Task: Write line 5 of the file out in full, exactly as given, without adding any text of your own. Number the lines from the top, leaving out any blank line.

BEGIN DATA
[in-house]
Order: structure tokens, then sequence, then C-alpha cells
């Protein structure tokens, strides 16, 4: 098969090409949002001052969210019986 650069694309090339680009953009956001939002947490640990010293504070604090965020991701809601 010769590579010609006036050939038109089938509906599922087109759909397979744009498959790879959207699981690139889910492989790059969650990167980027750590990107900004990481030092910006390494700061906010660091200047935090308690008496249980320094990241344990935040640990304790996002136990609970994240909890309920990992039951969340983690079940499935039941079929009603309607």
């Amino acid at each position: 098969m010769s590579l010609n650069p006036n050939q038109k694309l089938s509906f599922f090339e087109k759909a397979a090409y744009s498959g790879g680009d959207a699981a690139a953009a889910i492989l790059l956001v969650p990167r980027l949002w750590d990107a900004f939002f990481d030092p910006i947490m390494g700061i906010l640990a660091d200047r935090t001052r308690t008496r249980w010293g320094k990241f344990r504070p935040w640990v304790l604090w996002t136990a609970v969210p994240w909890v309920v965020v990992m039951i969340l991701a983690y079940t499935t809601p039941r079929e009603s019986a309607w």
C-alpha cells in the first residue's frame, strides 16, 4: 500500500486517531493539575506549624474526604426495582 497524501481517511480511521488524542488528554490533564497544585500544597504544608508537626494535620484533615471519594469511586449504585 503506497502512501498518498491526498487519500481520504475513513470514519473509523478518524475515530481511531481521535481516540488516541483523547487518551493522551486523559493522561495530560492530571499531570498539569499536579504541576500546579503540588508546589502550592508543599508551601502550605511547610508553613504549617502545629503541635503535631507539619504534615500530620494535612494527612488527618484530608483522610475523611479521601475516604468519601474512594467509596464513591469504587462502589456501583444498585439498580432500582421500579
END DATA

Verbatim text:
C-alpha cells in the first residue's frame, strides 16, 4: 500500500486517531493539575506549624474526604426495582 497524501481517511480511521488524542488528554490533564497544585500544597504544608508537626494535620484533615471519594469511586449504585 503506497502512501498518498491526498487519500481520504475513513470514519473509523478518524475515530481511531481521535481516540488516541483523547487518551493522551486523559493522561495530560492530571499531570498539569499536579504541576500546579503540588508546589502550592508543599508551601502550605511547610508553613504549617502545629503541635503535631507539619504534615500530620494535612494527612488527618484530608483522610475523611479521601475516604468519601474512594467509596464513591469504587462502589456501583444498585439498580432500582421500579